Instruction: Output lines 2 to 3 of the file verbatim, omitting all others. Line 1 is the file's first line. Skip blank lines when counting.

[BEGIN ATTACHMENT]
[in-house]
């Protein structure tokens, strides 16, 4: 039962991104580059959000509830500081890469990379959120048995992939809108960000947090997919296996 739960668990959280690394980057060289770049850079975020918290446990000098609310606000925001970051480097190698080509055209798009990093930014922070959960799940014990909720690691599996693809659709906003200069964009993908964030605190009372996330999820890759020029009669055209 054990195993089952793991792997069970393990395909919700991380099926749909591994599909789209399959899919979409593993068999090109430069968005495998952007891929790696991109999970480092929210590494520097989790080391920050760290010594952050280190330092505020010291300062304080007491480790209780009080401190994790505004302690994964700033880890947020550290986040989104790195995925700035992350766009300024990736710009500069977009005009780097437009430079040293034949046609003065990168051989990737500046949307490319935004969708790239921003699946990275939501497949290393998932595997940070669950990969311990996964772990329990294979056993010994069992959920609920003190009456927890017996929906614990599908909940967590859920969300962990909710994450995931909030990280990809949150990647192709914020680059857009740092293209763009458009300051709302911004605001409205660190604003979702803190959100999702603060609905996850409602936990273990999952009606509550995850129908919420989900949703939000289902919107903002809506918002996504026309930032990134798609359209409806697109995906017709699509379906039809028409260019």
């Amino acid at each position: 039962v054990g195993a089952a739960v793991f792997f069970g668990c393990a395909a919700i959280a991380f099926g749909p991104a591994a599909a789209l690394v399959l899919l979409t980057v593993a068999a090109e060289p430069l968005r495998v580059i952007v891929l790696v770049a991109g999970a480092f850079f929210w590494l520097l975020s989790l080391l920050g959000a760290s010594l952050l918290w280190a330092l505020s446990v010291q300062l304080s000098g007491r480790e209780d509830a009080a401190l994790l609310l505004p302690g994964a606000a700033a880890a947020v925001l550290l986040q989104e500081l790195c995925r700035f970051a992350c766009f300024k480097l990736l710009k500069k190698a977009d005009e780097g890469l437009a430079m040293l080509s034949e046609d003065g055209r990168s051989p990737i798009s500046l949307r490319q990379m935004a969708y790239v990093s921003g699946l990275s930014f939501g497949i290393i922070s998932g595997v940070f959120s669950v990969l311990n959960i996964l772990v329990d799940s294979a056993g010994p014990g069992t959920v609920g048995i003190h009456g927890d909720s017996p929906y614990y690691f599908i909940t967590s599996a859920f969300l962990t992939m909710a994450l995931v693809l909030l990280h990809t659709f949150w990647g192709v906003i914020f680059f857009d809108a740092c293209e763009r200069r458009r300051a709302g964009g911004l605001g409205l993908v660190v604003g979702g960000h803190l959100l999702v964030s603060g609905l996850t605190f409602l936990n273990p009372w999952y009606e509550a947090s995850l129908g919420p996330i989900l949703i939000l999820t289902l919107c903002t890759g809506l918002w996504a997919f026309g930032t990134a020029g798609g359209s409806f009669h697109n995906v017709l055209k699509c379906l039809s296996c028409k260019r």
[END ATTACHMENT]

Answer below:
């Protein structure tokens, strides 16, 4: 039962991104580059959000509830500081890469990379959120048995992939809108960000947090997919296996 739960668990959280690394980057060289770049850079975020918290446990000098609310606000925001970051480097190698080509055209798009990093930014922070959960799940014990909720690691599996693809659709906003200069964009993908964030605190009372996330999820890759020029009669055209 054990195993089952793991792997069970393990395909919700991380099926749909591994599909789209399959899919979409593993068999090109430069968005495998952007891929790696991109999970480092929210590494520097989790080391920050760290010594952050280190330092505020010291300062304080007491480790209780009080401190994790505004302690994964700033880890947020550290986040989104790195995925700035992350766009300024990736710009500069977009005009780097437009430079040293034949046609003065990168051989990737500046949307490319935004969708790239921003699946990275939501497949290393998932595997940070669950990969311990996964772990329990294979056993010994069992959920609920003190009456927890017996929906614990599908909940967590859920969300962990909710994450995931909030990280990809949150990647192709914020680059857009740092293209763009458009300051709302911004605001409205660190604003979702803190959100999702603060609905996850409602936990273990999952009606509550995850129908919420989900949703939000289902919107903002809506918002996504026309930032990134798609359209409806697109995906017709699509379906039809028409260019």
């Amino acid at each position: 039962v054990g195993a089952a739960v793991f792997f069970g668990c393990a395909a919700i959280a991380f099926g749909p991104a591994a599909a789209l690394v399959l899919l979409t980057v593993a068999a090109e060289p430069l968005r495998v580059i952007v891929l790696v770049a991109g999970a480092f850079f929210w590494l520097l975020s989790l080391l920050g959000a760290s010594l952050l918290w280190a330092l505020s446990v010291q300062l304080s000098g007491r480790e209780d509830a009080a401190l994790l609310l505004p302690g994964a606000a700033a880890a947020v925001l550290l986040q989104e500081l790195c995925r700035f970051a992350c766009f300024k480097l990736l710009k500069k190698a977009d005009e780097g890469l437009a430079m040293l080509s034949e046609d003065g055209r990168s051989p990737i798009s500046l949307r490319q990379m935004a969708y790239v990093s921003g699946l990275s930014f939501g497949i290393i922070s998932g595997v940070f959120s669950v990969l311990n959960i996964l772990v329990d799940s294979a056993g010994p014990g069992t959920v609920g048995i003190h009456g927890d909720s017996p929906y614990y690691f599908i909940t967590s599996a859920f969300l962990t992939m909710a994450l995931v693809l909030l990280h990809t659709f949150w990647g192709v906003i914020f680059f857009d809108a740092c293209e763009r200069r458009r300051a709302g964009g911004l605001g409205l993908v660190v604003g979702g960000h803190l959100l999702v964030s603060g609905l996850t605190f409602l936990n273990p009372w999952y009606e509550a947090s995850l129908g919420p996330i989900l949703i939000l999820t289902l919107c903002t890759g809506l918002w996504a997919f026309g930032t990134a020029g798609g359209s409806f009669h697109n995906v017709l055209k699509c379906l039809s296996c028409k260019r």